The election result in Mecklenburg-Western Pomerania is an embarrassing defeat for Chancellor Merkel, but it does not mean the end of her political career, or the start of a political about-face, says Charlotte Potts.
"Twilight of the Chancellor" - "How many more blows can Merkel take?" - "Merkel's election debacle." These were the headlines I woke up to this morning. For months now there have repeatedly been times when Merkel's chancellorship has seemed to be coming to an end: after her controversial "We can do it" last summer and the burning of refugee shelters; after New Year's Eve in Cologne, when women were groped and robbed by refugees; after the attacks in Würzburg and Ansbach, which were perpetrated by asylum seekers. Yet Merkel is still chancellor. And she's still sticking by her position on the refugee issue.
Of course the election result in Mecklenburg-Western Pomerania is an embarrassing setback for the CDU. And, of course, the success of the Alternative for Germany party (AfD), which now has seats in nine out of sixteen state parliaments, should give the established parties food for thought. No democratic party to the right of the Christian Democrats - for so long this was a key tenet of the CDU/CSU.
Now, with the AfD, such a party has established itself. And, of course, Merkel's refugee policy is also to blame. The Chancellor made a decision in the late summer of 2015. She did not bar the way to refugees who were stranded in Hungary, and in opening the border she gave her party a bitter pill to swallow.
It is self-evident that such a far-reaching decision also entails far-reaching problems. It is also not surprising that not everyone in the CDU is convinced. Nor is it new for right-wing populists to try and fill the vacuum to the right of the political center.
However, the result of this state election should not be overrated. We are talking here about regional elections in a federal state that has always been inclined towards the protest vote. The right-wing extremist NPD held seats in the state parliament here from 2006 onwards. Right-wing sympathies have long been at home here. In this state, the political fringes, both right and left, are traditionally strong. And in the last election five years ago - long before the refugee crisis - the CDU share of the vote here was already only just above the 20 percent mark.
Shouldn't we, then, take a different line of argument, and say that they've only lost 4 percentage points in five years in which a great deal has changed here. Economically speaking, the state of Mecklenburg-Western Pomerania is almost negligible. It has only 1.3 million eligible voters, of whom only 60 percent actually cast their ballot - and they decided that everything should remain the same, with a stable grand coalition. Fewer than 800,000 people do not decide the future of a chancellorship.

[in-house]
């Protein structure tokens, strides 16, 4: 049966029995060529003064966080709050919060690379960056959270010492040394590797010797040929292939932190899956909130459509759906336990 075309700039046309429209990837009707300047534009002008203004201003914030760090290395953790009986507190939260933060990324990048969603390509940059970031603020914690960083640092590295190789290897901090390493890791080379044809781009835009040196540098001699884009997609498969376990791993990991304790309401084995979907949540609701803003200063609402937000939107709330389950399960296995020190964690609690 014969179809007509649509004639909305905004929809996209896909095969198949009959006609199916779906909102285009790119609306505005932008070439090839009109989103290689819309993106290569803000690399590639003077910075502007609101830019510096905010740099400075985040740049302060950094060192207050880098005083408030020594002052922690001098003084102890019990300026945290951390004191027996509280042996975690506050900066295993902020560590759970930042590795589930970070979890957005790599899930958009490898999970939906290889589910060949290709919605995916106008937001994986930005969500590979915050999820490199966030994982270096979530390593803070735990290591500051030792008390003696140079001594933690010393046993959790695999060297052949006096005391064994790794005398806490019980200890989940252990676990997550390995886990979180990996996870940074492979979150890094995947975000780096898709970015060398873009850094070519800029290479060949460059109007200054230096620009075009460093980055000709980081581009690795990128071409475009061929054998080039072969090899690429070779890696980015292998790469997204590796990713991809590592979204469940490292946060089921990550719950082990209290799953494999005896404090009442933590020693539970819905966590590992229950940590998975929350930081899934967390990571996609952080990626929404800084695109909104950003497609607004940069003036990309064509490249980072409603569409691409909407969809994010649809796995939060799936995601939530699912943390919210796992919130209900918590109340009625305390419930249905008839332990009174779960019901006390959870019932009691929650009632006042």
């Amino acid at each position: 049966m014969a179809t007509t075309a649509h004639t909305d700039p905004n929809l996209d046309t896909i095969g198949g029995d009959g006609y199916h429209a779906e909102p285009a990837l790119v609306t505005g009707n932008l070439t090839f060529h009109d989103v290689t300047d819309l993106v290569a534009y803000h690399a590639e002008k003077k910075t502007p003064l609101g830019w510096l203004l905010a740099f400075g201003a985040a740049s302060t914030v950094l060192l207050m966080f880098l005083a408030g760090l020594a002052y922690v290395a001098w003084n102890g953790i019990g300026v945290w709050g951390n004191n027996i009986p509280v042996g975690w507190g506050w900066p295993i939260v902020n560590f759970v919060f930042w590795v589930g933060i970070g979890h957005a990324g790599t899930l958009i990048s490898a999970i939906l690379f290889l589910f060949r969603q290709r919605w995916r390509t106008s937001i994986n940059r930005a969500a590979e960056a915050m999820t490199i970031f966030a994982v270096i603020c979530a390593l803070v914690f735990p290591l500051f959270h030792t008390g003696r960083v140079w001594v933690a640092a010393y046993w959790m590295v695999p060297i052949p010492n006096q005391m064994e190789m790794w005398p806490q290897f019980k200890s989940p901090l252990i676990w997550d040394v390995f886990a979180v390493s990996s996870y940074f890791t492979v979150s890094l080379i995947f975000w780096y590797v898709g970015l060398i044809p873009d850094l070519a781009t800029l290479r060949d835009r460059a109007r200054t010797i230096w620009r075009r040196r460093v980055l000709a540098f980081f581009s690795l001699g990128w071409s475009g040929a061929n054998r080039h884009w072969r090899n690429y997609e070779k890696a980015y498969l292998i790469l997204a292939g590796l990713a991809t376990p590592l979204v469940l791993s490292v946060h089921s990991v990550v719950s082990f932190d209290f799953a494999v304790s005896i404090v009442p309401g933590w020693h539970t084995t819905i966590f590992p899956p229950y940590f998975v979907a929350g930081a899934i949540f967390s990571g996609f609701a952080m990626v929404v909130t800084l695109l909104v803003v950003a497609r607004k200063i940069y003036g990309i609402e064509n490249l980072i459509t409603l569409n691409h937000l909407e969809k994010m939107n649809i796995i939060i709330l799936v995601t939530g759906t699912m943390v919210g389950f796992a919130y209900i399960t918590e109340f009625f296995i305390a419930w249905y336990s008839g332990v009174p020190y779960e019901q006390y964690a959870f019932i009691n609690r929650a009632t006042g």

The CDU's real problem in Mecklenburg-Vorpommern is not Merkel, but the unpopularity of its main candidate, Lorenz Caffier. His election campaign shows that the party gains absolutely nothing if it allows itself to be driven by the AfD. Caffier presented himself as a "law and order" candidate, and pushed for the burqa to be banned.
It is, however, questionable as to whether the full veil really is a problem in Mecklenburg-Western Pomerania. Under the quota system, this state took in only 20,000 refugees - and many of these asylum seekers have long since moved on elsewhere. Caffier's hard line did not have the desired effect of binding prospective AfD voters to the CDU.
Nonetheless, the CDU -including the chancellor - should draw a lesson from the elections in Mecklenburg-Western Pomerania, which is: not to reverse their policies, but to stand firmly by their position and present people with the facts. That in 2016 there are far fewer refugees coming to Germany. That almost all of the more than one million refugees from last year have been registered and accommodated by local authorities.
They would also be well advised to talk about the problems, too, and admit mistakes - concerning integration, concerning the refugee deal with Turkey, and the fact that the refugee crisis is not yet over. Because reality is not as black-and-white as the AfD likes to present it. Perhaps voters would appreciate less political opportunism, and more telling of truths.
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